By MARK BLANKENSHIP
It sounds like a paradox: The National Theatre’s production of London Assurance is only playing in London, yet audiences can see it in New York, New Jersey, and beyond.
That’s because the show will be broadcast via satellite as part of the National’s “NT Live” program.
Here’s how it works: A crew in London will film the June 28 performance of Dion Boucicault’s comedy, with cameras stationed in the audience. Some European cinemas will broadcast the show as it happens, while movie theatres throughout the world will host limited-engagement screenings between late June and mid July.
That sounds simple enough, but NT Live represents a complex and increasingly popular entertainment genre. Not quite theatre and not quite film, it brings a hybridized experience to audiences who hunger for live performance but don’t always have access to it. Let’s call it “live-ish” art.
Though it’s been emerging for several years, the live-ish method has recently gotten a boost from New York’s Metropolitan Opera, which has broadcast performances in Times Square and in cinemas throughout the world. Rock stars like the Rolling Stones, Bruce Springsteen, and Green Day have also had concerts beamed directly into megaplexes.
But no matter what’s being featured, these broadcasts walk a delicate path. If producers are going to turn cinemas into event venues, then they have to bring the screen come to life. If they just switch on a camera and leave, then their broadcasts will feel like every lifeless YouTube video of the second grade play.
However, a broadcast can’t feel too much like a film, or audiences may feel they’re watching a typical documentary. The sense of now-or-never energy will be lost.
After overseeing five productions this season, David Sabel, the producer of NT Live, has learned a great deal about striking the balance between film and live performance.
His first goal is honoring the play. “We want to broadcast a piece of live theatre, because it is a piece of live theatre,” he says, and he stresses that NT Live only shoots once, in front of a paying theatre audience that’s actually watching the production being recorded.
“I suspect if you shot in a studio, like a film, with no audience present, you would have a very different product,” he continues. “But the actors are playing and responding to a unique audience, just as they do every night. What we have found from audience feedback is that we are not making a movie of a play, but rather we are transforming cinemas into something that resembles a theatre.”
But here’s the true paradox: It takes cinematic tricks to make a movie screen feel like a stage.
For instance, Sabel and his team often keep the audience in the frame, recalling how stand-up comedy films let us see the crowd. “People want to applaud, even though the performers in London can’t hear them,” he says. “Seeing the audience in London sort of addresses that need.”
Camera techniques also guide the viewer’s eye. Certain areas of the stage are highlighted during key moments, for instance, and cameras may cut between bickering actors to emphasize their comic timing.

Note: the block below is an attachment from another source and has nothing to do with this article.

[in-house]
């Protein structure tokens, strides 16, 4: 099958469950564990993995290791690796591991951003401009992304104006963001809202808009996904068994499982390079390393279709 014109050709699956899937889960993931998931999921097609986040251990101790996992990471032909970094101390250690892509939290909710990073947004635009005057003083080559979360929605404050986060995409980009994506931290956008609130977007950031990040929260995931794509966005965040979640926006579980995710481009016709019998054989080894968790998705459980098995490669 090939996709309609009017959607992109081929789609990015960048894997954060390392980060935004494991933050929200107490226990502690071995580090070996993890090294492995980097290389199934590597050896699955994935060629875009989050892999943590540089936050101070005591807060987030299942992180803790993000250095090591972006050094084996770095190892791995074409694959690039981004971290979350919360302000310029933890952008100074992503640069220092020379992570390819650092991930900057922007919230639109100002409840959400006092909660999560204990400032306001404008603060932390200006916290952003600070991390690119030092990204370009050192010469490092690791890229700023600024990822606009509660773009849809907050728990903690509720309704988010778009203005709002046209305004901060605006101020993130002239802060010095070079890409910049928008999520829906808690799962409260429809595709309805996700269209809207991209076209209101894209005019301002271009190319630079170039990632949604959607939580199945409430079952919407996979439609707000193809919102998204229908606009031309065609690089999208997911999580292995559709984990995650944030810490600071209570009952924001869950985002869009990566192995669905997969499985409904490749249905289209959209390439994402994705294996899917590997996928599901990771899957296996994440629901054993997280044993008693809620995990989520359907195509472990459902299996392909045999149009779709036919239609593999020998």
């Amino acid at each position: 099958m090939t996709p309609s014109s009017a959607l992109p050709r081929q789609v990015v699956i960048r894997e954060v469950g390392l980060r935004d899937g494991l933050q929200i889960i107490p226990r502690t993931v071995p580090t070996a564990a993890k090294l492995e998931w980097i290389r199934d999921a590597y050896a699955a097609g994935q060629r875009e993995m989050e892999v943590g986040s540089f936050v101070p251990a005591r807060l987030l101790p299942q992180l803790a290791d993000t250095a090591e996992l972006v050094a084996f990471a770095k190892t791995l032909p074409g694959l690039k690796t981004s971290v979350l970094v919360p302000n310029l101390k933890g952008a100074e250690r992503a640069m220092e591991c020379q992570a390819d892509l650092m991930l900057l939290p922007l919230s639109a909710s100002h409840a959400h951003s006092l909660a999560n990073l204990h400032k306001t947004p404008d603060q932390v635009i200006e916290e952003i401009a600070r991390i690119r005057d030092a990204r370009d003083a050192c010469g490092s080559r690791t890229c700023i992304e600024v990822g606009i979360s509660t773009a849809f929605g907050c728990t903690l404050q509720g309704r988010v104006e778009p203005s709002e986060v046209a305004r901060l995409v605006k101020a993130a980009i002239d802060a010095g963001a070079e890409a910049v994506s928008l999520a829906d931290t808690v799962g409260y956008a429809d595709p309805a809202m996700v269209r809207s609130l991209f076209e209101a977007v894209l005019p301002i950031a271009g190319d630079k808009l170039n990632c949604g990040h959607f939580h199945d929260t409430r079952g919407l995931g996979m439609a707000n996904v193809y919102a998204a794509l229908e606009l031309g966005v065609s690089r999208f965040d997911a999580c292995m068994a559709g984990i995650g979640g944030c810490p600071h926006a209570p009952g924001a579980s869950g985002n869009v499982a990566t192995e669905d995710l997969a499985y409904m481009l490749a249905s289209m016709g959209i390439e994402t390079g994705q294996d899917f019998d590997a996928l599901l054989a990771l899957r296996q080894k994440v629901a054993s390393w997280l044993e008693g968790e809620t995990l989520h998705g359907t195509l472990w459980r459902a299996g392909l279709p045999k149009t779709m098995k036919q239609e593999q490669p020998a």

Sabel says, “We almost try to film it the way you might film a live sports event. We try to take you where we think you want to be looking.”
Meanwhile, some elements of the “event experience” have nothing to do with the play. Each movie theatre only screens the performance one or two times, which emphasizes the ephemerality of a live event, and the NT Live productions can only be seen in a cinema, not on television or on a laptop. “You need that sense of being in an audience with other people,” Sabel says. “You are sharing in a collective, theatrical experience, which is very different from a film.”
But for all this, NT Live does occasionally feel like a night at the movies.
Before the show and during intermission, theatres screen DVD-extra-style featurettes that include everything from set tours to actor interviews. On the technical side, the National erects special platforms just for the cameras, and it operates lighting instruments at more intense levels so that cameras can pick up the subtleties of a lighting design.
Cameras can also clarify storytelling. Earlier this season, NT Live taped a performance of Alan Bennett’s The Habit of Art, which uses a play-within-a-play structure. When the characters were “in rehearsal,” NT Live used an in-your-face, handheld filming style, and when the characters were “performing the play,” it took a more formal visual approach.
So far, people are embracing the program. Granted, there have been a few technical problems, and there will always be people who are understandably dubious about seeing a play at the movies, but reviews of the broadcasts have been strong and ticket sales have been encouraging. (A second season of NT Live shows will be announced next week.)
And at the end of the day, even if they can’t replicate the entire experience of live performances, live-ish broadcasts can make art available to people who would never see it otherwise. Within the parameters of the big screen, they can eliminate the distance between us and a show.
Mark Blankenship is TDF’s online content editor
photos by Catherine Ashmore